SwipePad: Hyperspace Jump – clever launcher app provides quick shortcuts to apps, bookmarks & actions
Aug 2, 2012 12:41 PM –
Swipepad: Hyperspace Jump is a clever and discreet launcher application that responds to gesture controls. It’s simple to use, looks good and works very well. Performing in a similar way to Wave Launcher, users simply have to swipe inwards from a corner of the screen to bring up a grid of apps and/or actions. Just hover over a shortcut and release to open.
Price: Free, plus optional purchases for additional functionality
Tested on: HTC One X
Pros & Cons:
- Ability to create shortcuts for various actions and tasks by simply swiping from the corners!
- Can bring up the Swipepad overlay while in any application!
- Nice user interface!
- Easy to set up and use!
- Great solution for users who like a minimalist homescreen!
- Occasionally awkward to launch, depending on placement of homescreen apps.
SwipePad is a neat launcher app that give you gesture access to any number of apps, shortcuts, bookmarks and actions. Once set up, all you have to do is swipe your finger from a predetermined position on the screen, for example; top right or bottom left. This automatically presents a grid containing all the relevant shortcuts. Release your finger over the icon you want to select and the app will open (or action will start, etc.)
Setting up the app is very straightforward. First you have to enable it. The default position to swipe from is top right, so drag your finger inwards from that part of your screen and a full-screen grid will pop up with empty slots. Hover over a slot until the square turns orange. This will launch a menu which lets you choose an app, shortcut or action. Continue until the grid contains all the shortcuts you want. One very cool feature here is the ability to ‘Quickpost’ a status update to either Twitter or Facebook- brilliant for social media butterflies. 😛
There is additional functionality which you can purchase from the Google Play Store. These include the ability to launch widgets with WidgetPad, plus there are enhanced features with AppLauncher and DynamicPads. You can also make additional space available with MoreSpace. Once all set up you can enable swipe pads from other areas of these screen and select from recently used apps, favourite contacts and recent tasks. This means you are able to bring up several useful shortcuts and make you Android experience more productive.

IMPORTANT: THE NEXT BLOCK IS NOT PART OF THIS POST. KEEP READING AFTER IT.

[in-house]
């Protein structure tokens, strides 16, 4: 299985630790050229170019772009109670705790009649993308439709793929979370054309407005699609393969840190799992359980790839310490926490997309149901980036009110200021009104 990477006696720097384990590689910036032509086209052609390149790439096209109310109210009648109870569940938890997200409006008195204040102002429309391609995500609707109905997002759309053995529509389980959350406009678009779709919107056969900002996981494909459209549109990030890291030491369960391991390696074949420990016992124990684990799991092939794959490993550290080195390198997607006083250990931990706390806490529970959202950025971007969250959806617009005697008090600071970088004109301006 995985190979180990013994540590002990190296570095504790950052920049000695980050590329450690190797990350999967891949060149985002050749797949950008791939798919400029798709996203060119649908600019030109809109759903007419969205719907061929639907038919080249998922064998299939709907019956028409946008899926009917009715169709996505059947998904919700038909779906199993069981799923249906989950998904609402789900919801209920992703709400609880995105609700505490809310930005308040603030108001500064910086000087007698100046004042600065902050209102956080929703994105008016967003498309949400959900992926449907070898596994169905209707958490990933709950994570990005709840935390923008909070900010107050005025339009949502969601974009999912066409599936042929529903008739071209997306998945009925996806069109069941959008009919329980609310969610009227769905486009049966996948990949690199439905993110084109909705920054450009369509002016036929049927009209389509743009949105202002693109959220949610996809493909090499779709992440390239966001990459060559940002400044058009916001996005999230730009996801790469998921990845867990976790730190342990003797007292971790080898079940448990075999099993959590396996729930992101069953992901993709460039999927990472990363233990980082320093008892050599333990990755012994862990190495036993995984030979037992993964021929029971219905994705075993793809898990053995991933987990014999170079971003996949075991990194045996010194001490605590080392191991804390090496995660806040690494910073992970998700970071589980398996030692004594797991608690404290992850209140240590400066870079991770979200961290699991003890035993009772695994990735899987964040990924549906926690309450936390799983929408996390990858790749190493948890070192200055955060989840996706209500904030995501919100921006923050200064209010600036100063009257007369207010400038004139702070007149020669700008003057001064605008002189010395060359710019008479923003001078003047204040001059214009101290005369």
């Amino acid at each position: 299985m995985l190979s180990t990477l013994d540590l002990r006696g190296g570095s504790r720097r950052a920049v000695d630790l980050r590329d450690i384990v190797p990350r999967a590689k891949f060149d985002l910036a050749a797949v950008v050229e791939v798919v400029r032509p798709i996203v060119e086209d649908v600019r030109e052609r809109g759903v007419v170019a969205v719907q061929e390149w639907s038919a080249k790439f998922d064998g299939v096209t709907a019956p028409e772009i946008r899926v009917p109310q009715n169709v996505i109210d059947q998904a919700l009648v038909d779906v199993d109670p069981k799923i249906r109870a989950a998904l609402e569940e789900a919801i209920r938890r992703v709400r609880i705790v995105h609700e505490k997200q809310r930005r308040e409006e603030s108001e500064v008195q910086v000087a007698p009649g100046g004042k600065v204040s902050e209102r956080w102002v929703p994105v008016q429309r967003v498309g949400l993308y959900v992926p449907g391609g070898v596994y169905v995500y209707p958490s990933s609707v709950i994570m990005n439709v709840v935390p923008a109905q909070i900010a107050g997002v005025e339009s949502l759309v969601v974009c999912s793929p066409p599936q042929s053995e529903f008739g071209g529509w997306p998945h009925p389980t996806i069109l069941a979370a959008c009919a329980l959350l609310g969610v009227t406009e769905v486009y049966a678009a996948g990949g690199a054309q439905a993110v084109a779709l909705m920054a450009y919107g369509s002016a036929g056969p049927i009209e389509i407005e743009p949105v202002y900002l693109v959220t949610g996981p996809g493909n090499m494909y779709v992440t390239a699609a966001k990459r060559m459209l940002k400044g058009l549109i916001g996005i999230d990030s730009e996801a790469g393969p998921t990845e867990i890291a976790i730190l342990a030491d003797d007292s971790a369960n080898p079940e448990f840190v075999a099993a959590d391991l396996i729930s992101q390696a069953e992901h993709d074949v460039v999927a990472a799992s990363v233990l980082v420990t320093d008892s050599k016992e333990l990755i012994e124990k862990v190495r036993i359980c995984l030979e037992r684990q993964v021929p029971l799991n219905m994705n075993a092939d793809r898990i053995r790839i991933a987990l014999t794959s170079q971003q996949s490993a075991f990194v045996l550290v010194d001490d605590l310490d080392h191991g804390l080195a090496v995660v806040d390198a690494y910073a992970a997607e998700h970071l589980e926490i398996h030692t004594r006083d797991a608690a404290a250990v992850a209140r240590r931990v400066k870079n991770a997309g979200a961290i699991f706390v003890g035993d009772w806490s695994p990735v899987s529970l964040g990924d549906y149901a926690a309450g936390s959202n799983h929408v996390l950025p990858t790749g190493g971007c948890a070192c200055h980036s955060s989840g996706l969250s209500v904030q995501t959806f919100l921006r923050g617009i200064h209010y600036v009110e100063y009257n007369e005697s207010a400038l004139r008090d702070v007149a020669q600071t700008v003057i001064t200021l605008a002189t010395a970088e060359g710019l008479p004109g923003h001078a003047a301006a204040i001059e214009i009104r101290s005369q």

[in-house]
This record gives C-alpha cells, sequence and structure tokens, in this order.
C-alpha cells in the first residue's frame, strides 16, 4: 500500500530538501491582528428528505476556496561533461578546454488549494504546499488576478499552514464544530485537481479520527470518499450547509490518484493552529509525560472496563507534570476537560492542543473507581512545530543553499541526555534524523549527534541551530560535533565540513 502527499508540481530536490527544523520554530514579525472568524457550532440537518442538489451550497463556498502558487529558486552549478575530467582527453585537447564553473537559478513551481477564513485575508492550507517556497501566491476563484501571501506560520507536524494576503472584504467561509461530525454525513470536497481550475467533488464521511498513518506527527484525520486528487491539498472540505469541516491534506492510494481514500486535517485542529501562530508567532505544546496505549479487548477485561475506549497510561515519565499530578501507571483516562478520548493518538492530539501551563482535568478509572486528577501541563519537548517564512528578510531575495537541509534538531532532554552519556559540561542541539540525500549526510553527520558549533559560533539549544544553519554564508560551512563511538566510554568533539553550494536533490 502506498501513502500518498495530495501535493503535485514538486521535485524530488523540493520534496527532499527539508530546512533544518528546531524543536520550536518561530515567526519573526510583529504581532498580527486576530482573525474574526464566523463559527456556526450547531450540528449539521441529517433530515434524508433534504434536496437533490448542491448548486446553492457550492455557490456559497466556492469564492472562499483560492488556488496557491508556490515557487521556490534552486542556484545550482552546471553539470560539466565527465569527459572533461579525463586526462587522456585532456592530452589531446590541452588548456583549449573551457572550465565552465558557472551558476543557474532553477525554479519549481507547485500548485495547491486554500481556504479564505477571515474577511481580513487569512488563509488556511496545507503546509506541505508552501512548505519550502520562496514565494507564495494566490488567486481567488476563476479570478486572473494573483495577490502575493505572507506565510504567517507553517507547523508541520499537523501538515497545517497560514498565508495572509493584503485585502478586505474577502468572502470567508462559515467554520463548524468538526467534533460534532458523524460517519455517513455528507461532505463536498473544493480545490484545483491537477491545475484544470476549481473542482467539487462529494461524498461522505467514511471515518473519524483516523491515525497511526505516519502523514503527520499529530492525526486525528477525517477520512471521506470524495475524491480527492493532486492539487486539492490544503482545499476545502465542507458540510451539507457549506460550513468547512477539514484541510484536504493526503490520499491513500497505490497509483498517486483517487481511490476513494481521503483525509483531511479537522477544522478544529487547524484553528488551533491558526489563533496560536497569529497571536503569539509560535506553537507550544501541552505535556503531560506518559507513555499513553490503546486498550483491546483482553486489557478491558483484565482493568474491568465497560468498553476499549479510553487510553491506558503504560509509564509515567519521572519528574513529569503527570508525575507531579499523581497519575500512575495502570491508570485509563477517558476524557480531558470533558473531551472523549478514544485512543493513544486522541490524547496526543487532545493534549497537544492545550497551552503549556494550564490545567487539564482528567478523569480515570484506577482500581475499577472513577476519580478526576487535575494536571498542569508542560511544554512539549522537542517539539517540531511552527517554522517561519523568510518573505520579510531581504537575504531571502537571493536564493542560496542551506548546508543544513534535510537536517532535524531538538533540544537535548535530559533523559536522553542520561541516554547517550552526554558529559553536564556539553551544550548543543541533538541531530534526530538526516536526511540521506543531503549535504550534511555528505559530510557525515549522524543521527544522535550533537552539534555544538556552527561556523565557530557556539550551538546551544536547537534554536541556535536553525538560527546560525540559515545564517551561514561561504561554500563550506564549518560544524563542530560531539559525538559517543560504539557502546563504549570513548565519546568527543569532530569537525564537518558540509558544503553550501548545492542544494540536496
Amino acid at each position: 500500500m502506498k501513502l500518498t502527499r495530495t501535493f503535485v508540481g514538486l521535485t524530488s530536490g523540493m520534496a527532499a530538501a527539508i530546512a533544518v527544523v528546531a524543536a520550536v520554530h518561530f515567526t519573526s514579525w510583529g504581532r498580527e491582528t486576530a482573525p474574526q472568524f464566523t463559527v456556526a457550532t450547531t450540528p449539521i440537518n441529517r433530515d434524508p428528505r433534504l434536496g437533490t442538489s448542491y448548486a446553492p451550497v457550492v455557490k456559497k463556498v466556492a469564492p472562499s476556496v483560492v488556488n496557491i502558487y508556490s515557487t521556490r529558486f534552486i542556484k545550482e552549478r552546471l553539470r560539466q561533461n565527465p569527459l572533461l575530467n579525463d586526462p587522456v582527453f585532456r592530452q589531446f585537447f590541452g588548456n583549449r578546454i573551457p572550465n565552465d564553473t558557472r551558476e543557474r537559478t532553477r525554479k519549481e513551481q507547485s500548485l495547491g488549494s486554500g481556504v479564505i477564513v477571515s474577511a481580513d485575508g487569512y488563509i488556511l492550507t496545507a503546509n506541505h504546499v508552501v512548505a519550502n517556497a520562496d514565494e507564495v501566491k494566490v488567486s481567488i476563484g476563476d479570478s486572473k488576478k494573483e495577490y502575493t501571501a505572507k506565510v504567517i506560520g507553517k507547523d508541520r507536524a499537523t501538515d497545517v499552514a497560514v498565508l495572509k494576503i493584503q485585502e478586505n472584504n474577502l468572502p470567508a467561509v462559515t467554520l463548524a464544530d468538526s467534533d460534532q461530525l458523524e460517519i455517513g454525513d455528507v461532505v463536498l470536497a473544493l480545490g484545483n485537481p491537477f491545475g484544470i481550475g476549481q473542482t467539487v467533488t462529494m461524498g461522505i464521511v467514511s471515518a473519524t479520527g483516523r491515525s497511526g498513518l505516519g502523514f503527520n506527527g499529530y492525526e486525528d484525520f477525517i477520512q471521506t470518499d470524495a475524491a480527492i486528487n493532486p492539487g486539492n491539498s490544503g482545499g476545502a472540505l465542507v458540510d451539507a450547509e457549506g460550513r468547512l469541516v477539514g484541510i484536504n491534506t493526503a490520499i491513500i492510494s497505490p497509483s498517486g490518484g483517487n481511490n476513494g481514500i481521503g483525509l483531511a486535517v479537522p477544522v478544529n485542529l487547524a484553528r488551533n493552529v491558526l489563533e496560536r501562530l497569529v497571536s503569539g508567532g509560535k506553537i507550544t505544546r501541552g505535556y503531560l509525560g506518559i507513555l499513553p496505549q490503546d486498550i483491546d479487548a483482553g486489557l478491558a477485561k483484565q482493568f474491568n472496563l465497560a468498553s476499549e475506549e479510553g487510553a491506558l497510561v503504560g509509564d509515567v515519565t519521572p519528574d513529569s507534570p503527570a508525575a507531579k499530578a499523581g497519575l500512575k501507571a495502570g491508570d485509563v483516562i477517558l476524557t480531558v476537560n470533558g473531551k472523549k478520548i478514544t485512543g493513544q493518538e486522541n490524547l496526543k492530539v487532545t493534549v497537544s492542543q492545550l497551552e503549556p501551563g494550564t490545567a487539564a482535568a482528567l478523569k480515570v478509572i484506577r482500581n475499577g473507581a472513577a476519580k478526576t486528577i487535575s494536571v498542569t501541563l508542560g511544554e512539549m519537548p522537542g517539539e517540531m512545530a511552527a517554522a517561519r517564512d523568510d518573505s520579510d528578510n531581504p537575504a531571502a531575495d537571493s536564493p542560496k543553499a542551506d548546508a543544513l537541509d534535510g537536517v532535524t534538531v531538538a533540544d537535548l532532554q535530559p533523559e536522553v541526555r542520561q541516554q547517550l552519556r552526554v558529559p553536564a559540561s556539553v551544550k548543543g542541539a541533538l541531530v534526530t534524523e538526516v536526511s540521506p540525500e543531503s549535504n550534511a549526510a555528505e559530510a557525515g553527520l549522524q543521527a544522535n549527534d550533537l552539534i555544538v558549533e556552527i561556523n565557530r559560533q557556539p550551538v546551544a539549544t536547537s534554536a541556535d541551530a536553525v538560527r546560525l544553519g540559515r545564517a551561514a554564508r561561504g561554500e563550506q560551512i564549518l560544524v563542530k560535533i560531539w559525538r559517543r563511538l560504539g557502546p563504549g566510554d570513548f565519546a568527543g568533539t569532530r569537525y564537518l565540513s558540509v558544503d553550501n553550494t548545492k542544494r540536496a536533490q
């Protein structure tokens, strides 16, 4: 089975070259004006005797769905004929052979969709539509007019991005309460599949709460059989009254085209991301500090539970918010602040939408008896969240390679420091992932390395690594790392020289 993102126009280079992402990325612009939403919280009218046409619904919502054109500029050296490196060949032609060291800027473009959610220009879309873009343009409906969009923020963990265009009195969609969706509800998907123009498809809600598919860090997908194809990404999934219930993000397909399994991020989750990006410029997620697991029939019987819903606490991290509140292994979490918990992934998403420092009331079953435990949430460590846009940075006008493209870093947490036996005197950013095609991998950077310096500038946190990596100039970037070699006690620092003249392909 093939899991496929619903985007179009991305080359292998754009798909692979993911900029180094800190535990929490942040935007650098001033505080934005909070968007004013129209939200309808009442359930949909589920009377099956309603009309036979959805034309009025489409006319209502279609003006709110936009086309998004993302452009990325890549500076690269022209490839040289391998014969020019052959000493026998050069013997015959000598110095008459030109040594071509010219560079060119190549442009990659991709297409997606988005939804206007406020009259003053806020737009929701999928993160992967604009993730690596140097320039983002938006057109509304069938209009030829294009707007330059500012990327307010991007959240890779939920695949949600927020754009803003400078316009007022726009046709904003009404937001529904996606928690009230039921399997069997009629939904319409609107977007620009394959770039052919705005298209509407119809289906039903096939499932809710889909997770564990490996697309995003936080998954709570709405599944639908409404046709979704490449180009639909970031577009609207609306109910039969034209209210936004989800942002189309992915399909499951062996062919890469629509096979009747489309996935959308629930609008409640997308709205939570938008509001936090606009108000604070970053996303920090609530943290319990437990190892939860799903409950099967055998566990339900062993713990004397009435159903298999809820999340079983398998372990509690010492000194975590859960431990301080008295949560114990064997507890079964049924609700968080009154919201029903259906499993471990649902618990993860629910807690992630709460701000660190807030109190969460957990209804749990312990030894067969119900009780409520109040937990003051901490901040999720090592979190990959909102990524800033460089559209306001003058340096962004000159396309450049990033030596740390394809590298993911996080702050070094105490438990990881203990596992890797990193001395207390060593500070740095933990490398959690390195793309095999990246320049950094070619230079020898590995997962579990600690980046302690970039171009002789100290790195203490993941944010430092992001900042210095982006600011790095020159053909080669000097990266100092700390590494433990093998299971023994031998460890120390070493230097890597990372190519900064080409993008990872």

The app perhaps takes a short while to get used to but, if you work with it, it becomes intuitive and definitely speeds up access to your favourite apps. Very occasionally, especially when using he app from your homescreen, it can be a little awkward to bring up as you inadvertently launch the app shortcut that happens to be in the corner you swipe from. It can take a little practice to do effectively, but it shouldn’t put users off.
Watch on Mobile
SwipePad – Select app to launch
SwipePad – Create shortcut
SwipePad – Add-ons
SwipePad – Notification
SwipePad – Basic tutorial
SwipePad – General settings
SwipePad is very useful for a couple of reasons. Firstly, it permits fast access to a number of actions- certainly more than you could fit on your homescreen. Secondly, if you value a nice clean homescreen free of clutter, it means you can easily draw upon any number of shortcuts from anywhere. It also increases productivity and multi-tasking capabilitties in that you can use the app as an overlay from any running app.
Ease of Use:
SwipePad is very easy to use. Simply drag your finger from a pre-set position and the app does the rest. Apps and other shortcuts launch quickly and the whole app feels very responsive.
This is a great app but I did feel that it’s something you have to get used to, certainly if you’re unfamiliar with the gesture control ability of your Android device. However, with some practice, it becomes very intuitive and something you will use very frequently.
The UI is nice without being revolutionary. It looks good but, as it’s something that is generally hidden, it’s not something you pay much attention to. I guess you could perhaps suggest that the UI is clever, but relatively simple-looking.